The author of this blood red graffiti is not revealed until the end of the film, at which time its coded karmic message seems clear, "what goes around, comes around," or "as ye sow, so shall ye reap."
The backstory segments are generous and entertaining, including a segment where the movie is discussed by book author Scott Phillips and the screenplay authors, Robert Benton and Pulitzer Prize winner Richard Russo, author of STRAIGHT MAN and EMPIRE FALLS.
John Cusack is endearing as an everyman who has gone too far with a fantasy and now is just trying to survive.
Billy Bob Thornton is menacing as Vic. His idea of winning is the American way, giving lip-service to religion and humanist values while embracing ruthless materialism.
Oliver Platt plays a jolly-faced loser, John Cusack's hapless doppeldinger, addicted to sexual conquests and alcohol, now married to Cusack's former wife. He seems to be an extention of the drunks who played in GROUNDHOG DAY.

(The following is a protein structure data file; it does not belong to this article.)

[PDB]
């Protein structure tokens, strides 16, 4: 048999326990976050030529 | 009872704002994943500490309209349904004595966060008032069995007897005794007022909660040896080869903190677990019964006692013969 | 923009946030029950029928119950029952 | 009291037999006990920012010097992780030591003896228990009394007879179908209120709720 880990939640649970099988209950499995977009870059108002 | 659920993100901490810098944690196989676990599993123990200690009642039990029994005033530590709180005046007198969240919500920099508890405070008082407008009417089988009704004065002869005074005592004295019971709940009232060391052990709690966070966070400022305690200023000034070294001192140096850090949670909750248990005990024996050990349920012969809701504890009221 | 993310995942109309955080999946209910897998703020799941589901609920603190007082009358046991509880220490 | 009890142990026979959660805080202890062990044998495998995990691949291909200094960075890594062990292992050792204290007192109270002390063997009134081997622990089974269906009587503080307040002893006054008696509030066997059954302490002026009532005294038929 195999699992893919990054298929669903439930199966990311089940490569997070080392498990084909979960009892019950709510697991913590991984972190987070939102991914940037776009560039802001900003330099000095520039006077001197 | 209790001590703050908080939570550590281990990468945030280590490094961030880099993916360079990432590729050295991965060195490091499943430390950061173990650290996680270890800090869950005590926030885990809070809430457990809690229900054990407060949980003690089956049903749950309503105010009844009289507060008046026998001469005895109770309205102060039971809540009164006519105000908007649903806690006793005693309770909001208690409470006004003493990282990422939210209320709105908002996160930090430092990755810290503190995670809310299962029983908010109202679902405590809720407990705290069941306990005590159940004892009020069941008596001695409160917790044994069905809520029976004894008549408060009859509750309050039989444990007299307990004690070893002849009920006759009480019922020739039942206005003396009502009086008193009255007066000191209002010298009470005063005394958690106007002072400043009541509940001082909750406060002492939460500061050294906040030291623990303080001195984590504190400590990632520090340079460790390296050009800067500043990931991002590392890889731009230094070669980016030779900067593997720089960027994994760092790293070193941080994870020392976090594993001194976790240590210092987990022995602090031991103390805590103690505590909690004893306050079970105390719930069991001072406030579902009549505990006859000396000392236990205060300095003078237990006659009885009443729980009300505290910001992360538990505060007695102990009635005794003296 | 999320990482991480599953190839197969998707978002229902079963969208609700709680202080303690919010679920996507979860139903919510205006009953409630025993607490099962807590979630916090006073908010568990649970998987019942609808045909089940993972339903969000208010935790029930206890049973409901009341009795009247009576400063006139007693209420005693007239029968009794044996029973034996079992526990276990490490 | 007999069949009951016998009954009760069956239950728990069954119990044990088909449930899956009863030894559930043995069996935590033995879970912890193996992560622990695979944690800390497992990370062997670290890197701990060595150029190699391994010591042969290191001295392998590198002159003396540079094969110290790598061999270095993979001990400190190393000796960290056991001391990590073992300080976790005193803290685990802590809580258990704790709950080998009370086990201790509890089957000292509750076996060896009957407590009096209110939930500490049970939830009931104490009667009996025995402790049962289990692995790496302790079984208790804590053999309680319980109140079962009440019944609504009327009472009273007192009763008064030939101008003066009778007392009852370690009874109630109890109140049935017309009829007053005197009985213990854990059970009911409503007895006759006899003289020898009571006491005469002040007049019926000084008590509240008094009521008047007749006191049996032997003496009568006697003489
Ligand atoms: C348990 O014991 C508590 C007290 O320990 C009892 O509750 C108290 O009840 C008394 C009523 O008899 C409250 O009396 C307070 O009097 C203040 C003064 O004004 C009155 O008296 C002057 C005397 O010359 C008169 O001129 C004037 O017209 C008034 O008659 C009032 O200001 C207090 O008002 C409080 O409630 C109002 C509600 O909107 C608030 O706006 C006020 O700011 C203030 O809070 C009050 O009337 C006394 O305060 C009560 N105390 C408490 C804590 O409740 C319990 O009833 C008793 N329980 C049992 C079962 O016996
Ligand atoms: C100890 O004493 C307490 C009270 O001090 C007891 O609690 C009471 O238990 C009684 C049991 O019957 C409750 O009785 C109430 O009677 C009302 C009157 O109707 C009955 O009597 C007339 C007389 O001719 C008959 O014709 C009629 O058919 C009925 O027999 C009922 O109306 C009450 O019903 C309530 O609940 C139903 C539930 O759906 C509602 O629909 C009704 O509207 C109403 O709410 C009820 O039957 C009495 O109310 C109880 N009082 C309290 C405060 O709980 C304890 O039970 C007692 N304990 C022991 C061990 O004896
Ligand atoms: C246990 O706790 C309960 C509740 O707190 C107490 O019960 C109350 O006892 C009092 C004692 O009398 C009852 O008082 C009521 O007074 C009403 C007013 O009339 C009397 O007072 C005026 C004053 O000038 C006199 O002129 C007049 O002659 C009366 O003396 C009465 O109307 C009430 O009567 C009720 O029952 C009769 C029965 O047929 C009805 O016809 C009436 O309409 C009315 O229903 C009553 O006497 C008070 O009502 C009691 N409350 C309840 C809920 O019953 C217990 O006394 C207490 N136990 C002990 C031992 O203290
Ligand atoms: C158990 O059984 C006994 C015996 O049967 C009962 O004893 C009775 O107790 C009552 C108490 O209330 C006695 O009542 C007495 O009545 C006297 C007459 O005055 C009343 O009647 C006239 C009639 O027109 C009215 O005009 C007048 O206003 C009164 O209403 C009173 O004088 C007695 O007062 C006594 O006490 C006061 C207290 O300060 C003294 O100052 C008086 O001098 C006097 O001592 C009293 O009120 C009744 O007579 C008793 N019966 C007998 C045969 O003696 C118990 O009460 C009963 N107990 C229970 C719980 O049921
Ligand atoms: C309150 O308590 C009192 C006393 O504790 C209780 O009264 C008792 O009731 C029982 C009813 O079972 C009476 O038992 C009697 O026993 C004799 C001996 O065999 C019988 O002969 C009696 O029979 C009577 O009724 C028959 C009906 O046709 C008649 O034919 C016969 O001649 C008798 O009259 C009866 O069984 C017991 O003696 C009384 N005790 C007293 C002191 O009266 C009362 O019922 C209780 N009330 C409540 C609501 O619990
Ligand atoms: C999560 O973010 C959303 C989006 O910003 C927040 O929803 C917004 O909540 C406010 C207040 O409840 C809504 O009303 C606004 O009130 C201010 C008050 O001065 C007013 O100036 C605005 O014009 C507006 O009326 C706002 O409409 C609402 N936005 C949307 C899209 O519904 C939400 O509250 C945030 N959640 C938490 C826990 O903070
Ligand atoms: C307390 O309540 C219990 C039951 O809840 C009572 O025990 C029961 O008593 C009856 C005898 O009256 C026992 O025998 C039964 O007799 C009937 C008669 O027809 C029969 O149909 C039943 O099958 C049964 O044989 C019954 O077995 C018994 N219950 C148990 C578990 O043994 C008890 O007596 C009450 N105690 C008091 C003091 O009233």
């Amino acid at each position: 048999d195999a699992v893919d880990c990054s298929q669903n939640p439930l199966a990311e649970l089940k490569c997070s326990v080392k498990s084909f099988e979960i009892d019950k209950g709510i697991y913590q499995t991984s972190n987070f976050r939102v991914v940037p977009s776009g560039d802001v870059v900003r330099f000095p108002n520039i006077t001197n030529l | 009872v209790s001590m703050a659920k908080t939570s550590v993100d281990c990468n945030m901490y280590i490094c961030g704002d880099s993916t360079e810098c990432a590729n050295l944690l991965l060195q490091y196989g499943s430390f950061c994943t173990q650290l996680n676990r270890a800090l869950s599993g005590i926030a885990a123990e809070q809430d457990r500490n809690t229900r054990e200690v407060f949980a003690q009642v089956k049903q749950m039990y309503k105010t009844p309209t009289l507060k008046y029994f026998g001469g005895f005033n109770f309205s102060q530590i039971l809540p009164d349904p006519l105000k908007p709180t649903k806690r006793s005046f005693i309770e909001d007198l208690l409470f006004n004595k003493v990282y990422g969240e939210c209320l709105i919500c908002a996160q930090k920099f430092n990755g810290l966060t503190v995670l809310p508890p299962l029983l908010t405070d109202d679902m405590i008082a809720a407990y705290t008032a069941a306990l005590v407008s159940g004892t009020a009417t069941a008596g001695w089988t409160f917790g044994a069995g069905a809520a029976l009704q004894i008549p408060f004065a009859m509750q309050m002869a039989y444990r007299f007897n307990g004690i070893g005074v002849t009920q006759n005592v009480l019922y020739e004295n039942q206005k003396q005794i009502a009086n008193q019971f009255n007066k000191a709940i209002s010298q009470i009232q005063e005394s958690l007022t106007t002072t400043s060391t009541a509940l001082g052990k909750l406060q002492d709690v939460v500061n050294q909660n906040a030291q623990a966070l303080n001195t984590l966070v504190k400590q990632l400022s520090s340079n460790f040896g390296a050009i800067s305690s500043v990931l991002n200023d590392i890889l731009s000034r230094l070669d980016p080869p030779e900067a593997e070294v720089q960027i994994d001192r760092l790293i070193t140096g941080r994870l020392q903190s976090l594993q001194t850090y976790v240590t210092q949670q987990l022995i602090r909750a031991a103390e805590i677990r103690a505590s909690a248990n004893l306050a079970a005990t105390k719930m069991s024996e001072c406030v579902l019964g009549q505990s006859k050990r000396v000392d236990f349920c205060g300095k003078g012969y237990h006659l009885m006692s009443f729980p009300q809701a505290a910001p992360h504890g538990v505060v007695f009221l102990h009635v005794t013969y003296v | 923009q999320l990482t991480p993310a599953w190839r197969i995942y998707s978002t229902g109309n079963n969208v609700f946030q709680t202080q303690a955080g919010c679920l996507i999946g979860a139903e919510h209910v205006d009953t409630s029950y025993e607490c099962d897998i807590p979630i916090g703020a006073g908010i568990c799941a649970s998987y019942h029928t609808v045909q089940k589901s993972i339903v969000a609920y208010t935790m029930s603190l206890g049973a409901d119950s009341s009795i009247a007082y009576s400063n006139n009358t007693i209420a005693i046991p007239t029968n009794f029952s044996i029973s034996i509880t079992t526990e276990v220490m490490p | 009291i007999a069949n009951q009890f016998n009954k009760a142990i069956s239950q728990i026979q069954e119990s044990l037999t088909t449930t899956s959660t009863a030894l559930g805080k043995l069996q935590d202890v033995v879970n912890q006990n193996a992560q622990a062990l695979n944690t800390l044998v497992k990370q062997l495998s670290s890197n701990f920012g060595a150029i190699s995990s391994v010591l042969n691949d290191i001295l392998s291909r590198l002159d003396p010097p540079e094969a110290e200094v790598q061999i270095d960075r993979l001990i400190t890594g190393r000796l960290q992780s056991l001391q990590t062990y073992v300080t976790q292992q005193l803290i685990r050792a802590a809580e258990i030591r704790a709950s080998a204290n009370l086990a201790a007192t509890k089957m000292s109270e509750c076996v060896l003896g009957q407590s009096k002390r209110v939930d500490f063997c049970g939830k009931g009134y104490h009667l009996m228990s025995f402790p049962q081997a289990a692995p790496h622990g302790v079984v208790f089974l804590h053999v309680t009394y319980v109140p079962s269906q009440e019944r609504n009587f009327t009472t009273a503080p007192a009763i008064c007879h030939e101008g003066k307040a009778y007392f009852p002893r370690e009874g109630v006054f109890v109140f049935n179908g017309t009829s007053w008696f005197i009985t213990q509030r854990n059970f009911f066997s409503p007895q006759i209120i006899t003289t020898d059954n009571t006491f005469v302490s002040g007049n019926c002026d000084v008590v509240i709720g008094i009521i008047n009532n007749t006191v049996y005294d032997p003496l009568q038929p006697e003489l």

Connie Nielsen vamps it up, a cross between Lauren Bacall and Veronica Lake. She's a tribute to a different era, like the femme fatale in WHO'S AFRAID OF ROGER RABBIT?, not really bad, just drawn that way. The book fills the character out more and speculates more on her background as an abused woman who learned how to survive, a hardened refugee from the war in Bosnia.
Randy Quaid is terrific as a capitalistic Christian mob boss murderer, sad to be doing business when he could be home celebrating Christ's birthday.